The Certifier and the hall.

The results of the Council Certifier’s visit.

Fire safety.

All external doors to open outwards. Inward opening doors can impede exit during an emergency. Only the toilet door had to be changed.

The main doorway (the doorway leading to the deck and the disabled ramp). Panic or crash bars are required to be fitted to both doors. This mechanism allows for a door to be opened quickly and easily when a panicked crowd presses against it in an emergency situation.

Panic Bar

All other exit doors are required to have lever type door handles. Easier to open in an emergency situation

Fire extinguishers and emergency exit signs are mandatory.

The disabled toilet.

Australian standards require that if a building has only one disabled toilet, the toilet pedestal is required to be placed in a corner position, with an appropriate grab rail. The plumbing had to be moved from the origionally designed centre position to the new corner position.

Disabled and ambulatory access.

Disabled car park. We are required to provide a disabled car parking space in close proximity to the disabled ramp, with a hard surface (concrete) and adequate vehicle access  on private property to the disabled car  park.

The main stairs. Hand rails are required to aid ambulant users

The disabled ramp.  Metal hand rails are required to be fitted to the balustrade and kerbs to the floor of the disabled ramp, continuously from the top to the bottom. The kerbs are to be fitted on the ramp at the bottom of the balustrade, and are a barrier mainly to keep wheelchairs safely on the ramp. They are also there to guide the wheels safely up and down the ramp when accidentally maneuvered to the side.

Above from the Australian standard for disabled access.

Tactile surface indicators for the visually impaired are to be fitted to the main stairs and the start and finish of every slope of the disabled ramp. Tactile surface indicators provide a tactile surface on public pathways and access routes that can be felt underfoot and provide a warning of an impending pedestrian hazard, particularly to the vision impaired, and also as an added safety precaution to all pedestrians.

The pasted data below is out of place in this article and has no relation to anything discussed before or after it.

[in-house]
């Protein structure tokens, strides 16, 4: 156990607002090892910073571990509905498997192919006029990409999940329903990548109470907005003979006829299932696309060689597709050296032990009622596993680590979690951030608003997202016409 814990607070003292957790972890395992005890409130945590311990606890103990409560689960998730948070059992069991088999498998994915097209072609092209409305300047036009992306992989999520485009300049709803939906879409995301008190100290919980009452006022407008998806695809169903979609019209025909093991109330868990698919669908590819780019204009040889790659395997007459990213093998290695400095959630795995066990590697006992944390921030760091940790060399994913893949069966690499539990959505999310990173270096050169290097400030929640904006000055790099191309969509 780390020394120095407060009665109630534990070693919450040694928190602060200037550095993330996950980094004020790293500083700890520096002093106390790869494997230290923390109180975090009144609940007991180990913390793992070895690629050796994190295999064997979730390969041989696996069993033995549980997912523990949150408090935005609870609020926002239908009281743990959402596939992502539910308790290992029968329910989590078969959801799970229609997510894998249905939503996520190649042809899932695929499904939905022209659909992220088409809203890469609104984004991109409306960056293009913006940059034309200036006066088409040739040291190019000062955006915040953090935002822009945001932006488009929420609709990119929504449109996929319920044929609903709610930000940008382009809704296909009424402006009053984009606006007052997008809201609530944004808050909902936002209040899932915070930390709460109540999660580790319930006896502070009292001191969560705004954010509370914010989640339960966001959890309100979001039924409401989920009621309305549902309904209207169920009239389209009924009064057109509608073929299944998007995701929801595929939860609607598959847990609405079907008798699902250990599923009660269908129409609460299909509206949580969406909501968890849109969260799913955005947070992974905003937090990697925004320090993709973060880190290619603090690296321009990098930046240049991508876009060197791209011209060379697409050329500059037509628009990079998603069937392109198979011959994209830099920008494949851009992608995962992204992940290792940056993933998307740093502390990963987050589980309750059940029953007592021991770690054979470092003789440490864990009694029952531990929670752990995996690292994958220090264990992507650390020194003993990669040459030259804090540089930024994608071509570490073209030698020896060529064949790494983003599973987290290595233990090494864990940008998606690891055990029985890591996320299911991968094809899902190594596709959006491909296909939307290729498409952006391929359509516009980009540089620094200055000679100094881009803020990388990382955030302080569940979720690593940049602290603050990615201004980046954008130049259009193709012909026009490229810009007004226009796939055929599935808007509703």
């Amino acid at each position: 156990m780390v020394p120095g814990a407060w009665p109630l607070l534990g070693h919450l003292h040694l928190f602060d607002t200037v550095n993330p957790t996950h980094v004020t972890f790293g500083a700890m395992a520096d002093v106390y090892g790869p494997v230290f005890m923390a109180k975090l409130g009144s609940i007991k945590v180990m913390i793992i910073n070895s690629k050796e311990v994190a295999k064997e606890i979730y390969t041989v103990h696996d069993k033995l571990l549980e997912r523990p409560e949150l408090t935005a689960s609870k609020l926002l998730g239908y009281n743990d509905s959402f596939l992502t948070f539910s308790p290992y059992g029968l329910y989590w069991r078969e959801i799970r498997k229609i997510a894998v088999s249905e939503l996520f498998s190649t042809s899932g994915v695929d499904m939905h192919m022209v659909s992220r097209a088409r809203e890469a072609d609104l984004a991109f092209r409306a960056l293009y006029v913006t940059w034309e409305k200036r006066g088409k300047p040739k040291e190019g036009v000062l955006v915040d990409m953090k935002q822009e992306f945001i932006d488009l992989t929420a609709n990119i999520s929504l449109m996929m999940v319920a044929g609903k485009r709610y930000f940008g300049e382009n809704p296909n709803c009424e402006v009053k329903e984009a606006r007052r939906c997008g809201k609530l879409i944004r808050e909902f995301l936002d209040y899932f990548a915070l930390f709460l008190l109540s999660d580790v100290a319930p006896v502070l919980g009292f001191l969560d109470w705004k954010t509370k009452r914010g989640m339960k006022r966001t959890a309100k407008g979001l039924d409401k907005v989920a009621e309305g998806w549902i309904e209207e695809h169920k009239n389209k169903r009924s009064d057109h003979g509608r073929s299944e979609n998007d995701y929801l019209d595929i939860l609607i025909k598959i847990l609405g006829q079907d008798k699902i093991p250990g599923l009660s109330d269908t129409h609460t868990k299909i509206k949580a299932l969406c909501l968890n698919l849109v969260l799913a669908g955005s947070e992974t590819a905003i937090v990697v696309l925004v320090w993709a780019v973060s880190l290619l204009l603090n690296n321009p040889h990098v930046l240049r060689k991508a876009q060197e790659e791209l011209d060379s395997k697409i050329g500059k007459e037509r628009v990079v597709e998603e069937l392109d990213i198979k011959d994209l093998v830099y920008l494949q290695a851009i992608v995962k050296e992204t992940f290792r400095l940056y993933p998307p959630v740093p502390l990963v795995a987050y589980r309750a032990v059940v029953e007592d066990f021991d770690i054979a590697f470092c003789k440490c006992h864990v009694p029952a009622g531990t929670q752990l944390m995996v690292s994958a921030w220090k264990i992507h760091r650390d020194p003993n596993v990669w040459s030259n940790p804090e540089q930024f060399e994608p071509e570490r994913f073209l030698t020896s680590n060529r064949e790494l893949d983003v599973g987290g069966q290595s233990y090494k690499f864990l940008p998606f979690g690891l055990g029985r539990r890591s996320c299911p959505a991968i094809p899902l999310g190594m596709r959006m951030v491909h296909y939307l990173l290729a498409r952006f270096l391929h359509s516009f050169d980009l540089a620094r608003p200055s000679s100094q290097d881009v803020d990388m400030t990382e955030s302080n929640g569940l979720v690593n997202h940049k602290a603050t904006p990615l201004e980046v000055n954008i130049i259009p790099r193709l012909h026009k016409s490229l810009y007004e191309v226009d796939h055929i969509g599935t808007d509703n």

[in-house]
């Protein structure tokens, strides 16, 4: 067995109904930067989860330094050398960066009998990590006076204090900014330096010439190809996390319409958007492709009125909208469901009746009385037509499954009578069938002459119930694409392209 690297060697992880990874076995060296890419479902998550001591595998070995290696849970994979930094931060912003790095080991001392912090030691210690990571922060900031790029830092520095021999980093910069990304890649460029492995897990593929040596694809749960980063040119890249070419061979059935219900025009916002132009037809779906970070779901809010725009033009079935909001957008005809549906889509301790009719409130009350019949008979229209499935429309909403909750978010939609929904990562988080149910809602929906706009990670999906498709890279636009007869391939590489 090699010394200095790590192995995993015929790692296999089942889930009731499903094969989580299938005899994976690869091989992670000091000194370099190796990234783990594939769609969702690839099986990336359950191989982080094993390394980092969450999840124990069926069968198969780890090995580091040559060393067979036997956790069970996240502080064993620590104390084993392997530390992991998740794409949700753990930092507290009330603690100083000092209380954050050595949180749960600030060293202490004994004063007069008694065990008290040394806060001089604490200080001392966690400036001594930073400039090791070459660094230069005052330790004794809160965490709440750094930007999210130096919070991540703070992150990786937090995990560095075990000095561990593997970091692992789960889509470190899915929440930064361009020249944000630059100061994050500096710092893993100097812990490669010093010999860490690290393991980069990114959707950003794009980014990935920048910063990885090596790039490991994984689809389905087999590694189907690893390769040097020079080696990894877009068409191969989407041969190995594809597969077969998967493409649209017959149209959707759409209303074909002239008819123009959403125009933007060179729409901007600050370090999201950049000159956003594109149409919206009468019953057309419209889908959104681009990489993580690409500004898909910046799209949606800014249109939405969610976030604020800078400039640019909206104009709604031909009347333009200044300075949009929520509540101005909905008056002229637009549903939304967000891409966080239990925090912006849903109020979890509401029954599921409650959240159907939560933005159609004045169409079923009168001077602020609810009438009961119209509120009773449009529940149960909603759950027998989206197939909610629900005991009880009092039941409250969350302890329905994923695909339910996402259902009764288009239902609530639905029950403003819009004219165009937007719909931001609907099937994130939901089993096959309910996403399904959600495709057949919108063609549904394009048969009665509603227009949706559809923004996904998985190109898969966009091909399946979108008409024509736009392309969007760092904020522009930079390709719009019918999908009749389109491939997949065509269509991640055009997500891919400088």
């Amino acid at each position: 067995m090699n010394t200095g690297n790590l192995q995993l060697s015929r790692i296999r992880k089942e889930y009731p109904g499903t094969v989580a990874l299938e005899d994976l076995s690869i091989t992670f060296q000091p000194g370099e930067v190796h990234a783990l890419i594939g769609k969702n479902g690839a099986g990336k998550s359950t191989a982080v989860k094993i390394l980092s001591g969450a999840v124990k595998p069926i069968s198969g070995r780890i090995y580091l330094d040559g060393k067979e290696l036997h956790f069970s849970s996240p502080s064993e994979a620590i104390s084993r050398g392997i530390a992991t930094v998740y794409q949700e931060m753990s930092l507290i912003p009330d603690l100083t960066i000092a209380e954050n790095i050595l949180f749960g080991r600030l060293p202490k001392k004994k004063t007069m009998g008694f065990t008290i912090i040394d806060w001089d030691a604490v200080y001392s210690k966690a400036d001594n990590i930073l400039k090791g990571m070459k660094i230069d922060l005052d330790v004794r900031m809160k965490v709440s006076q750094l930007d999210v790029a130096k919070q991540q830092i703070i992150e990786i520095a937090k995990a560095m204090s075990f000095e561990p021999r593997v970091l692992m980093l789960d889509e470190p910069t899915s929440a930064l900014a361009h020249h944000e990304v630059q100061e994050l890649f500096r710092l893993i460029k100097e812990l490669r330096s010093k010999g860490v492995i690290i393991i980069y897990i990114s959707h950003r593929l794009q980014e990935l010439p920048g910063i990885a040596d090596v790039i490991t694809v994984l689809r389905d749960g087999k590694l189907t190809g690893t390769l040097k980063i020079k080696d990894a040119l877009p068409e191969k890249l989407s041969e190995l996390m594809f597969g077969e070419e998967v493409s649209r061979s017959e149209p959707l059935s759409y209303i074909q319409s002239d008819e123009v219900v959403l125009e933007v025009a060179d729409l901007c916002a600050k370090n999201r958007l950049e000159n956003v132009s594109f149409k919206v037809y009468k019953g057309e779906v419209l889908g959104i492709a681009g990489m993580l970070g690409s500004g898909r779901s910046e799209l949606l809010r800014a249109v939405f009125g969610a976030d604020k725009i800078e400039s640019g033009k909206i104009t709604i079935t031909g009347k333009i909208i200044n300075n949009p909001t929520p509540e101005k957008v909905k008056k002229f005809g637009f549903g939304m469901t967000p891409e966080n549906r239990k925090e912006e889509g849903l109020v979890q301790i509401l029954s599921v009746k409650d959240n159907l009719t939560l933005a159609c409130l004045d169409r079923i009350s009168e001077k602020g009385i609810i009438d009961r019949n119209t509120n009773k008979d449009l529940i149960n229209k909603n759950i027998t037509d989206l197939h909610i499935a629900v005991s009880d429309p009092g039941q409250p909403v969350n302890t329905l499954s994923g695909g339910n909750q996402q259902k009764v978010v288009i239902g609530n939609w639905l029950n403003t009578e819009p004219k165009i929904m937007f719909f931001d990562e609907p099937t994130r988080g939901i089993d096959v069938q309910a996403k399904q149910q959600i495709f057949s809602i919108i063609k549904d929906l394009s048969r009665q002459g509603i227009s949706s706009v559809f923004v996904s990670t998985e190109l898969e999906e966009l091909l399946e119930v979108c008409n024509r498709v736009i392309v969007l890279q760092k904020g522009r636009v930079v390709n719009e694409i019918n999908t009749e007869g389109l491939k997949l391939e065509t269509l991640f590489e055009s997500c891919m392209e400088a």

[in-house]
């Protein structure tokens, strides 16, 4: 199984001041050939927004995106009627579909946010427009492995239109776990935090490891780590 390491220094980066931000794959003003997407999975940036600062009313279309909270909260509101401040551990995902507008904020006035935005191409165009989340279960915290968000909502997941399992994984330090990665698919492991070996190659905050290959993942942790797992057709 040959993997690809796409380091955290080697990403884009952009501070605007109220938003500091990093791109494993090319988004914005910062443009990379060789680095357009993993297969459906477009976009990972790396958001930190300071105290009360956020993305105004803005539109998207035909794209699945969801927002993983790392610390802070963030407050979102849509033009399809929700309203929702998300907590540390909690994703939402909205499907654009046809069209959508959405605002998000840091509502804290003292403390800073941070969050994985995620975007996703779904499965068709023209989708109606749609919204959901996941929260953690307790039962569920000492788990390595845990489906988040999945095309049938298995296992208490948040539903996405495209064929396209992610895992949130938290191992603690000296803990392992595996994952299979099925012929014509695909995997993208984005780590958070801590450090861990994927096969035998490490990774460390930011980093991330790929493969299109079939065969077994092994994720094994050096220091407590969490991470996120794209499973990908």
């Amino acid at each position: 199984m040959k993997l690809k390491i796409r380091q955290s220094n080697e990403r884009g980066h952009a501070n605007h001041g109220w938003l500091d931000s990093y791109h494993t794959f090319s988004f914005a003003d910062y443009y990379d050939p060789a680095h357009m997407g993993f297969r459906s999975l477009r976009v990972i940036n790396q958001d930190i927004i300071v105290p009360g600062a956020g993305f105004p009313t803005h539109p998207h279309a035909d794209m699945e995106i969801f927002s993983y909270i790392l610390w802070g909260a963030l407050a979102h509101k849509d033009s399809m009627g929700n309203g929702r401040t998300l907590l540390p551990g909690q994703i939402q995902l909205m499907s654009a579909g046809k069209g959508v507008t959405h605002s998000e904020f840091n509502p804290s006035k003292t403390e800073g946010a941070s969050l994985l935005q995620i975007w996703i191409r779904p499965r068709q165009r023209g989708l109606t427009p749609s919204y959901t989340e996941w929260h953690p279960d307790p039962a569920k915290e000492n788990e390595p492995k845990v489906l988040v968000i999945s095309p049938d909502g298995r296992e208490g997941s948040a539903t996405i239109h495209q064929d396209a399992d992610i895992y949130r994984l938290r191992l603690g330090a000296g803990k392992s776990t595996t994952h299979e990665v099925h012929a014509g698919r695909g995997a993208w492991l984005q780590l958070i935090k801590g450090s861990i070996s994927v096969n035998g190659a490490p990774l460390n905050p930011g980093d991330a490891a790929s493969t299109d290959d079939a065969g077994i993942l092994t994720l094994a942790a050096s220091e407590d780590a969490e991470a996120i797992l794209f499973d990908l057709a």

Tactile surface indicator pad.

The certifier’s extra requirements will delay the completion of the renovation until late June.

Mary Valley Voice article

Feedback from the community suggested that there was a need to explain the the steps that led the the renovation of the Obi Obi Hall.

The  article below was placed in the 16th May edition of the Mary Valley Voice.

The Obi Obi hall (now ninety nine years old) is in the final stages of a major renovation with completion expected in June this year. We are upgrading it to current building standards with the addition of toilets, a kitchen and disabled access. Once finished, it will be available for public and private hire, as well as being a centre for community events.

 The hall is owned by three Trustees on behalf of the communities of Kidaman Creek and Obi Obi, one of them being the “Obi Obi and Kidaman Creek District Community Hall Association Inc”. Originally there were separate halls in each community (both built on land donated by local landholders), owned in trust by two different community associations,

The ownership of the Obi Obi hall reverted to the Public Trustee in the 1970’s, due to the death of the last Trustee. In 1995 the Kidaman Creek Hall was demolished by strong winds. After determined fund-raising by the community and assistance from the Jupiter’s Casino Community Benefit Fund, it was replaced by a new “tin shed” hall in October 1998.

In late 1996 the stewardship of the Obi Obi hall property was passed to the Kidaman Creek Community Hall Association Inc. The Association changed both its name and membership eligibility to welcome Obi Obi residents.

 Eventually in 2008, with neither hall able to adequately fulfill the community’s needs, the Kidaman Creek Hall property was sold to provide funds to aid in the renovation of the Obi Obi hall. In 2011 a sucessfull grant application to Sunshine Coast Regional Council provided the extra funds needed to commence the restoration project.

 Over the last 40 years, a core group of local people have maintained interest in and supported the continuation of the presence of the halls in the Kidaman and Obi Obi districts. Without their efforts the ongoing existence of the hall properties and the almost completed restoration of the Obi Obi hall would not have happened.

We look forward to the coming day when the Obi Obi Hall will again play a vital role in our community.

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